Speaking at a round table discussion with the APPG on libraries Nick Poole argued that despite the difficulties the sector needed to invest and encourage new talent. Looking at the information sector in the round I would agree. Many opportunities exist and will continue to expand, particularly in the areas of information and knowledge management, specialist libraries, and Higher Education.

However, it’s more difficult to argue a case for public libraries, when both national and local government, and all main political parties regard library staff, including qualified librarians, as replaceable by volunteers.

The recommendation by William Sieghart to encourage and develop the library workforce and especially new recruits and graduates’ seems unachievable now. The ambition to develop a programme similar to the TeachFirst concept for librarians appears to have been dropped by the Taskforce in favour of the more achievable goal of encouraging apprenticeships, although this too is not without its difficulties.

Pay in the public sector will continue to be depressed with either a real term pay cut or wages struggling to keep pace with inflation, also make public libraries less attractive to those entering the profession.

Despite this some councillors seem to enjoy increases or pay outs far in excess of those they expect of their workforce. While no means an isolated case the leader of East Sussex Council is to get a 37% increase in his allowance and proudly states that he is “worth the money and more”. It appears you can volunteer and still be paid the equivalent of a full time wage for doing so!

This from a council leader who is threatening to close libraries unless they are funded wholly by communities or other organisations. Presumably, any volunteers taking over the threatened libraries cannot expect the same level of recompense as Councillor Glazier.

Not to be outdone Paul Blantern former CEO of Northamptonshire County Council and Chair of the Libraries Taskforce enjoyed a pay out in excess of £100k when he quit his post this year. This at the same time 21 libraries were threatened with closure as the council can  apparently no longer afford to run them.

Performance

I won’t dwell too much on the recent Cipfa figures as a very good in-depth analysis has been provide by Tim Coates on UK Library News.

The figures sadly illustrate the continuing decline of the sector, with the Bookseller describing the results as showing the “catastrophic” scale of library closures in Great Britain. Overall the figures confirm huge drops in funding, increase in library closures – 449 since 2012 but other commentators have put this higher – a drop in expenditure by £66m for 2016-7 alone, and a decline in visitor numbers 14% over five years.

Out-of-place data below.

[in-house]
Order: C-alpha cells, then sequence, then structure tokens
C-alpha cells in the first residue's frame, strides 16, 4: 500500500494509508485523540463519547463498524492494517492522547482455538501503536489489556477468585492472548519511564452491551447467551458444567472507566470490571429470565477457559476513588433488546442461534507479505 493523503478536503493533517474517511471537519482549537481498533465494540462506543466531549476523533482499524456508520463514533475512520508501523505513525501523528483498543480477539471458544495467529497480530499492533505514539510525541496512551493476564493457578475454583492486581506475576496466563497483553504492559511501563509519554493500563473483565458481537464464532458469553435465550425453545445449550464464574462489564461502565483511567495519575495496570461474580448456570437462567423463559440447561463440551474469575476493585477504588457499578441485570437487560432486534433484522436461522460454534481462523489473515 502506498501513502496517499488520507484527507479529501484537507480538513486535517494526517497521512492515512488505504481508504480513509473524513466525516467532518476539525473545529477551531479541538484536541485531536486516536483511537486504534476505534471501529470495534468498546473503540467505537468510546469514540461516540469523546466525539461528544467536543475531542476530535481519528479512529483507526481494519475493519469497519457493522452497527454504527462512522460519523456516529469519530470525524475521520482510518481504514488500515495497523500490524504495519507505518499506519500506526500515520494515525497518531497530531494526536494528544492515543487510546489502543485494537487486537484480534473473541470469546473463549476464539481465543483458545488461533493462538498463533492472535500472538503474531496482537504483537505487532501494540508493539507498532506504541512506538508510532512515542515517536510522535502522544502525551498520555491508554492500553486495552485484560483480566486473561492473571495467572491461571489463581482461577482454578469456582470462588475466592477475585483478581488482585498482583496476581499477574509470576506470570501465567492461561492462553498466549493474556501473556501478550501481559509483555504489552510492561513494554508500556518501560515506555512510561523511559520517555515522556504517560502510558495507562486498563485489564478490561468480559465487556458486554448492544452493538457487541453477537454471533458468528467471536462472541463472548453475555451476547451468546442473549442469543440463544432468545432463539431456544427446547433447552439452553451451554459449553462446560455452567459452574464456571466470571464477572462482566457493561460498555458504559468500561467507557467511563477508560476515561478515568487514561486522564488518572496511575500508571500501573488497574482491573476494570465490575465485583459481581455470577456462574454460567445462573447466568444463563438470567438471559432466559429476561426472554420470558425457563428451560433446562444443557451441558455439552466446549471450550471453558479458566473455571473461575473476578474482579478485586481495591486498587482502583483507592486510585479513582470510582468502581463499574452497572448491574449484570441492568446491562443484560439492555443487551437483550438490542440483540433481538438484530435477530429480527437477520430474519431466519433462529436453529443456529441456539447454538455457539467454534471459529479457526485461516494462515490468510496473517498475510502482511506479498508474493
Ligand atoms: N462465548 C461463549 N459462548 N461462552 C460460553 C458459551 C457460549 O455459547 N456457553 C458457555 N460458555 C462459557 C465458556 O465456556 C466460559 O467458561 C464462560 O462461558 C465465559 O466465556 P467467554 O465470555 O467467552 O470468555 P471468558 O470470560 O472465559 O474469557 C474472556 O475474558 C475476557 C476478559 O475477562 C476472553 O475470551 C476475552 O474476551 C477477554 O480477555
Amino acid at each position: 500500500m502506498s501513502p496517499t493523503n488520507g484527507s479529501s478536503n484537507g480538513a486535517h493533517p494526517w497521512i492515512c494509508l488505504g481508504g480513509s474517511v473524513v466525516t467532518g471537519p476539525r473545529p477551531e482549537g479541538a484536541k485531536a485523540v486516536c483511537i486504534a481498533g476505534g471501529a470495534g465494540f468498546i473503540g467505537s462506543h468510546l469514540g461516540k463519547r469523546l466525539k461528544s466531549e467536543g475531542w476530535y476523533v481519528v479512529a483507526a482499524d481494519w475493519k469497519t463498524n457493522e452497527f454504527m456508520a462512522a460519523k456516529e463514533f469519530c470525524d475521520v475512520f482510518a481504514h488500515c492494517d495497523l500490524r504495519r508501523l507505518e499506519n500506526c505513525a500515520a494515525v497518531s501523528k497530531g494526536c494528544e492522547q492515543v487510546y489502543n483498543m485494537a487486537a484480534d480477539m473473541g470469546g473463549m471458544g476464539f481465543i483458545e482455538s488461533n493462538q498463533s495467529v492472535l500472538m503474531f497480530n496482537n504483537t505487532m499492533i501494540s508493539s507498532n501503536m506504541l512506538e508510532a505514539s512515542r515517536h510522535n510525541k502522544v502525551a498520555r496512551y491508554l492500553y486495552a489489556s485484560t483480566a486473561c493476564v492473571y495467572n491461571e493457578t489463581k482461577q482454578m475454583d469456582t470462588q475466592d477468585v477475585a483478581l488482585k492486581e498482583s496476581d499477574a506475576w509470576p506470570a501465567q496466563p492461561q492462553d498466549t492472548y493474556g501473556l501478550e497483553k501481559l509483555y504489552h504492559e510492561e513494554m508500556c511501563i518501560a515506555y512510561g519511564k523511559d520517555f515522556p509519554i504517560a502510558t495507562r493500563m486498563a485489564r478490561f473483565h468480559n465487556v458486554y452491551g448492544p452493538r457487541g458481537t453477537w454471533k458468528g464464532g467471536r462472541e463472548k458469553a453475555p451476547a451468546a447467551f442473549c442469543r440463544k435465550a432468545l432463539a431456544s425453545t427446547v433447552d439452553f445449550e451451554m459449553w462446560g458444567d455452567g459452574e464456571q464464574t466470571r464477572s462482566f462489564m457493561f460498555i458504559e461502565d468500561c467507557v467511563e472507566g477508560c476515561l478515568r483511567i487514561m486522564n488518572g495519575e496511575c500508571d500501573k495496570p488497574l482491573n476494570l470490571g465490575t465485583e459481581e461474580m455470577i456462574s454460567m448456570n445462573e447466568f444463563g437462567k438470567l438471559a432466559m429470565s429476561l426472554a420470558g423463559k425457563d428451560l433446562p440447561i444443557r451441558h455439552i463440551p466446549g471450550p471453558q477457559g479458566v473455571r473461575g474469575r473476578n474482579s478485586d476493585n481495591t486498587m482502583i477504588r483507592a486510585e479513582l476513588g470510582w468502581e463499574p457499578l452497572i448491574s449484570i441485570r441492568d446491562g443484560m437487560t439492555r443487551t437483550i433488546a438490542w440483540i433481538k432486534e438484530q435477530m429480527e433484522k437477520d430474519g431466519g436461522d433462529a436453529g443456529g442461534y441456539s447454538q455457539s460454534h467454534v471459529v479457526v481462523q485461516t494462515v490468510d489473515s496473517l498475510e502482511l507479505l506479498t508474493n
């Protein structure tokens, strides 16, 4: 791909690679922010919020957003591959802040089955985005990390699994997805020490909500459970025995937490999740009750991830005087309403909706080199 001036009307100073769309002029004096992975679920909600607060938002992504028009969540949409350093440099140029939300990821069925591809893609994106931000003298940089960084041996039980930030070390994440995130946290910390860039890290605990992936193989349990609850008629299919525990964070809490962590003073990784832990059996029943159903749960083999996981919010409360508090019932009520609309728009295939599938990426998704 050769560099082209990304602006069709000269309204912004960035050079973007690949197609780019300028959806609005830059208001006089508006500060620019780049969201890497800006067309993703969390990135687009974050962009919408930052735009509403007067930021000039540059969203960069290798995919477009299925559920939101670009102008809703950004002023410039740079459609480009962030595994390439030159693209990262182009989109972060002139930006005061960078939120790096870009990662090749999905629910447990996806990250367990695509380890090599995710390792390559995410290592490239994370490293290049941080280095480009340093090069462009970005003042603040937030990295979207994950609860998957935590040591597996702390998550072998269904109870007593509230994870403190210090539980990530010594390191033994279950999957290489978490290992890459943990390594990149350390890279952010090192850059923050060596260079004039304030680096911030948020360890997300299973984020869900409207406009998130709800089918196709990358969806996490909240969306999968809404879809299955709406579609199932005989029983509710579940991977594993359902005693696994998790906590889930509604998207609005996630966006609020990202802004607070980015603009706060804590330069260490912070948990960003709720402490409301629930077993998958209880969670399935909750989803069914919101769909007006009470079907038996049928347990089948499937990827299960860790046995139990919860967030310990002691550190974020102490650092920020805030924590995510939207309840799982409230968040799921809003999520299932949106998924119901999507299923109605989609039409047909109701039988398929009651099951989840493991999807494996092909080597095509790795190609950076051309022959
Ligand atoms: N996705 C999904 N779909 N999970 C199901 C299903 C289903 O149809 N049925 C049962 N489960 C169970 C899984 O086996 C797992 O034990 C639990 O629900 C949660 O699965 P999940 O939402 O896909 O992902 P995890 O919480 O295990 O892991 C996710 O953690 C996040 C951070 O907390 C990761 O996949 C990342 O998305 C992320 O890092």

However, not all councils have returned their figures so the situation is likely to be much worse.

That the situation requires urgent strategic action on a national scale is obvious. What is not obvious is where this action will come from. All the major players, ACE, DCMS, Libraries Taskforce, have so far fundamentally failed to address or halt the decline.

Part of the issue is also the loss of focus on what public libraries are for and what they should deliver. Some of the underlying problems are due to technological and societal changes, but these effects have been exacerbated by political ideology around public finances and service delivery.

The SCL Universal Offers where partly meant to address this by formalising those areas that libraries where good at and how they could adapt to meet the changing information needs of the public. Despite being a continuing critic of the SCL as a organisation I have always been broadly supportive of the universal offers. However, after years of failing to alter the decline in usage we need now to start questioning the validity of the offers as an effective strategy.

While this might be heresy to some, and I certainly don’t advocate for immediately discontinuing them, I do believe the themes need revisiting to gauge if they continue to be fit for purpose in their current form. Equally, adding to the number of offers is both counter-productive and misguided.

Leadership

There still remains a lack of strategic leadership for the sector within England. Obviously, the government would not accept a body highly critical of it’s policies, which is why the make-up of the Taskforce is as it is. The majority of those round the table are beholden to the government either politically or financially.

That’s not to say that some of the organisations don’t carry out valuable work beneficial to the sector, such as the British Library. However, in 2016/17 79% (£93.9m) of the British Library funding came from the Department for Culture, Media and Sport.

Equally, the SCL has benefited from closer engagement and have been successful in attracting additional money. This year it was awarded £2m over four years by the Arts Council as a ‘Sector Support Organisation’, allowing it to pay up to £65k for a new Chief ExecutiveEqually, six library services were also awarded National Portfolio Organisation status attracting just over £4m in funding between them. As Ian Anstice observed:

“It’s interesting to see that 3 out of the 6 library services to get the funding, by the way, are non-profit trusts. This is proportionately way higher than one would expect. The bids were also not public so it’s unclear, apart from what can be gained from press releases, as yet, as to what they will mean.”

So it’s no surprise that the SCL is heavily involved in promoting a cultural and arts agenda for libraries and advocating support for volunteer led libraries, both mainstays of government policy. As the latest minutes of the Taskforce noted: